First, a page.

Each year the International Day of Peace is observed around the world on 21 September. The UN General Assembly has declared this as a day devoted to strengthening the ideals of peace, both within and among all nations and peoples. The theme of this year’s International Day of Peace is the ‘Right of Peoples to Peace’; the central message of this theme is that humanity’s sustainable progress and the realization of fundamental rights and freedoms depend on peace and security. It recognizes that peace is vital for the full enjoyment of all human rights.
On the occasion of International Day of Peace, the UN Secretary-General Ban Ki-moon released a message in which he called for dousing the fires of extremism and tackling the root causes of conflict. Armed conflict causes untold grief to families, communities and entire countries. Too many are suffering today at the brutal hands of warmongers and terrorists. Let us stand with them in solidarity, said the Secretary-General.
We have made much progress. But much remains to be done. Peace is a long road that we must travel together – step by step, beginning today. History has shown that, no matter how fierce, conflict can end, peace can prevail and reconciliation can triumph, noted the UN Chief. He added, “On 21 September, let us celebrate the value of human diversity and the strength of our unity. On this occasion let us urge every peace-loving person to engage with their friends and neighbors, their community organizations and governments. Together, let us demand the right of peoples to peace.”
Sadly, despite the best intentions of the UN and peace-loving people around the world, in September, as global leaders gather in New York for their annual session at the UN General Assembly, the world seems to be in an appalling state of affairs.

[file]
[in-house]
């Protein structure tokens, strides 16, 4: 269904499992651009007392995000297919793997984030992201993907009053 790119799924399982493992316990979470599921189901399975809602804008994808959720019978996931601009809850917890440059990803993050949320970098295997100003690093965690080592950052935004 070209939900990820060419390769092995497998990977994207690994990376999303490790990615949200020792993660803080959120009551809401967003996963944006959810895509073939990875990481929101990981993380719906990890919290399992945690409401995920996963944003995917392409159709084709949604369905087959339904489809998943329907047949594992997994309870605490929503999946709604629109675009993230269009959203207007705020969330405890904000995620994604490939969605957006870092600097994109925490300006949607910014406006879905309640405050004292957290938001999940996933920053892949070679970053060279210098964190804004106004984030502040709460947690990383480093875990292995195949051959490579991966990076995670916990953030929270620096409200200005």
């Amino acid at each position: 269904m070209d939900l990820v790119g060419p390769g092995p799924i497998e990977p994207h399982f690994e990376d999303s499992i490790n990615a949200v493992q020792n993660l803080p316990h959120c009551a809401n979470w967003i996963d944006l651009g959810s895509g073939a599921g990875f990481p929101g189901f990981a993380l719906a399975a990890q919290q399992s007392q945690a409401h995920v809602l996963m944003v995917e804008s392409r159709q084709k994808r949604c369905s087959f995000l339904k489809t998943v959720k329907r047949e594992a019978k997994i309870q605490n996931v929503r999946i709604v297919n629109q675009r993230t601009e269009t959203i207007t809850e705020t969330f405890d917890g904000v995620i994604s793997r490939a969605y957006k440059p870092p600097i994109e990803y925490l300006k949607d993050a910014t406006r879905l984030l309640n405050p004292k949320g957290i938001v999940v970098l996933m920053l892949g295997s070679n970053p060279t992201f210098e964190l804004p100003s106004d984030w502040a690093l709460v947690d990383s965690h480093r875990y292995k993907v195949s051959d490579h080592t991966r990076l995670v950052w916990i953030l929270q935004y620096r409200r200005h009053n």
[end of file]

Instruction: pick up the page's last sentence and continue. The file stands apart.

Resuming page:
Extremists hold sway over large parts of Iraq and Syria; violence engulfs communities across a wide swathe of central Africa; Libya is increasingly descending into chaos; there is no sign of any abatement in the ‘Arab-Israel conflict and Ukraine appears tottering on the brink.
As we approach the 70th anniversary of the founding of the United Nations, the primary objective of which was maintaining international peace and security, reconciliation among warring factions and safety for its citizens remain as elusive as ever. International diplomacy seems to be in a fairly abysmal state. With member states of the UN continuing to squabble over every detail of a conflict, a consensus on resolving them any time in the near future appears to be remote.
The United States and its Arab allies are reluctant to join forces with Syria and Iran to combat the Islamic State terrorists. Despite recent agreement between Israel and Palestinians to start reconstruction work in war-wracked Gaza, the UN Secretary-General admitted that the two sides "seem more polarized than ever."
There are as many opposing and supporting parties sitting on the outside, as there are involved in African conflicts and in Libya. And the intractable views held on multiple issues in the Arab-Israel conflict means that too remains ‘not-now’ burner of international diplomacy.
As the Secretary-General recently noted, "Each problem has its own dynamics and requires its own approach; but all have featured atrocious attacks on civilians, including children. All have dangerous sectarian, ethnic, or tribal dimensions. And many have seen sharp divisions within the international community itself over the response."